Because it is not always possible to know in advance what questions will need to be asked of your data, Riak offers added functionality on top of the key/value model. Tools such as Riak Search (a distributed, full-text search engine), Secondary Indexing (ability to tag objects with queryable metadata), and MapReduce (leveraged for aggregation tasks) are available to perform ad hoc queries as needed.
For many users, the tradeoffs of moving to Riak are worthwhile due to the overall benefits; however, it can be a bit of an adjustment. To see why others have chosen to switch to Riak from both relational systems and other NoSQL databases, check out our Users Page.
November 11, 2013
Last Friday, the Basho team held our inaugural Riak Community Hangout.
This 30 minute session is a development focused conversation with topics changing weekly. The Hangout is planned for most Fridays at 11am Pacific/2pm Eastern/7pm GMT, with the URL published shortly before it begins. All Hangouts will be archived and hosted on the Basho Technologies Youtube channel. You should follow @basho for all updates about future Hangouts.
Over the next few weeks, these Hangouts will focus on the new features planned for Riak 2.0.
The Hangout began with an overview of Riak Data Types, available with the 2.0 Technical Preview, and examined their implementation, use cases, and implementation considerations. Following this (at 18 minutes, 35 seconds), Brett Hazen provided an overview of Riak Search 2.0 (codenamed Yokozuna) and Luke Bakken queried a portion of the Twitter stream on a cluster running the newest Riak Search 2.0 code.
Upcoming sessions will focus on Riak/Riak CS internals, application building, data modeling, and community requested topics. We are also looking for community members to join in and highlight what you’re building with Riak and Riak CS developers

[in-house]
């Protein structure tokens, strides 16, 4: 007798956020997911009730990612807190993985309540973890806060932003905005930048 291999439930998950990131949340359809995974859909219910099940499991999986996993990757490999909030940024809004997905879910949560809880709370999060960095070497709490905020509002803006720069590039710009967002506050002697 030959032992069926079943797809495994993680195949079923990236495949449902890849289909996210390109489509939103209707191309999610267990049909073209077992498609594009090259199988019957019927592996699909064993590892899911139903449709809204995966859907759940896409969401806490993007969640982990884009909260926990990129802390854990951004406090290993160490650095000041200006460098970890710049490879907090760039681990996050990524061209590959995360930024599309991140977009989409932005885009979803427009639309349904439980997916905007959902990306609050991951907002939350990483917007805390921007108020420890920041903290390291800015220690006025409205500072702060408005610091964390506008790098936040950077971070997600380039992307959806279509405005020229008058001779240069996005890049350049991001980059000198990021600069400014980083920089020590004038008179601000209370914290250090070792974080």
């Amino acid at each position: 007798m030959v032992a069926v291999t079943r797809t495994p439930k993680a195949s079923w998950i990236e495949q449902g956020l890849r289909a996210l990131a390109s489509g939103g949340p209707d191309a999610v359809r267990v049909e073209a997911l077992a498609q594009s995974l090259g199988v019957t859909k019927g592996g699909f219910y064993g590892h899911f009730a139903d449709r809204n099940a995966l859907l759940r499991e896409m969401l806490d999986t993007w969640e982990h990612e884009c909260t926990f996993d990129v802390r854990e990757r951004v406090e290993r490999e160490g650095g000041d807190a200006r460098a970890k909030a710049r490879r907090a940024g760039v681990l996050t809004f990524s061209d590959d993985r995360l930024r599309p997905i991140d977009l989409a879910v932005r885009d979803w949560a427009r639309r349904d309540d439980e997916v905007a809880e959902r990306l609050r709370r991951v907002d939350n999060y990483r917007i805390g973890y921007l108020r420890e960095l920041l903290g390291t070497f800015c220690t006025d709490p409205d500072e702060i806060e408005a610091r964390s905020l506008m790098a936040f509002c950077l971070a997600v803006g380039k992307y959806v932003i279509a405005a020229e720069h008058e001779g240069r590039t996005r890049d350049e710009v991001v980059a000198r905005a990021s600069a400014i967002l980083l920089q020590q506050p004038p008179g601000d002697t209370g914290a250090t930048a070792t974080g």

October 30, 2013
Today is the second day of RICON West, Basho’s distributed systems conference. If you weren’t able to make it out to San Francisco for the conference, tune in to our live stream to watch all of the great talks.
Day One of RICON West was an exciting one. Basho announced the availability of the Riak 2.0 Technical Preview (which Eric Redmond and Joseph Blomstedt described in more detail during their talks) and James Hughes of Seagate did the first live demo of the Kinetic Open Storage platform and Riak.
We also heard some amazing sessions from Pat Helland (Salesforce), Lindsey Kuper (Indiana University), Miles O’Connell (StackMob), Justin Shoffstall (Basho), Charlie Voiselle (Basho), Jeff Hodges (Twitter), Peter Bailis (UC Berkeley), Ryland Degnan (Netflix), and Derek Murray (Microsoft Research). We wrapped up Day One with Lightning Talks from across the industry and celebrated at Twenty Five Lusk (thanks for the drinks, Tower3 and Github!).
Today is another full day of amazing talks. Check out talks from Justin Sheehy (Basho), Diego Ongaro (Stanford University), Jeremy Ong (TBA), Jordan West (Basho), Susan Potter (Finsignia), Jason Brown (Netflix), Michael Bernstein (Code Climate), Sam Elliott (Basho), Andrew Thompson (Basho), Raja Selvaraj (The Weather Company), and Arvinda Gillella (The Weather Company). Additionally, Google Fellow, Jeff Dean, will be delivering the closing keynote on “The Tail at Scale: Achieving Rapid Response Times in Large Online Services.”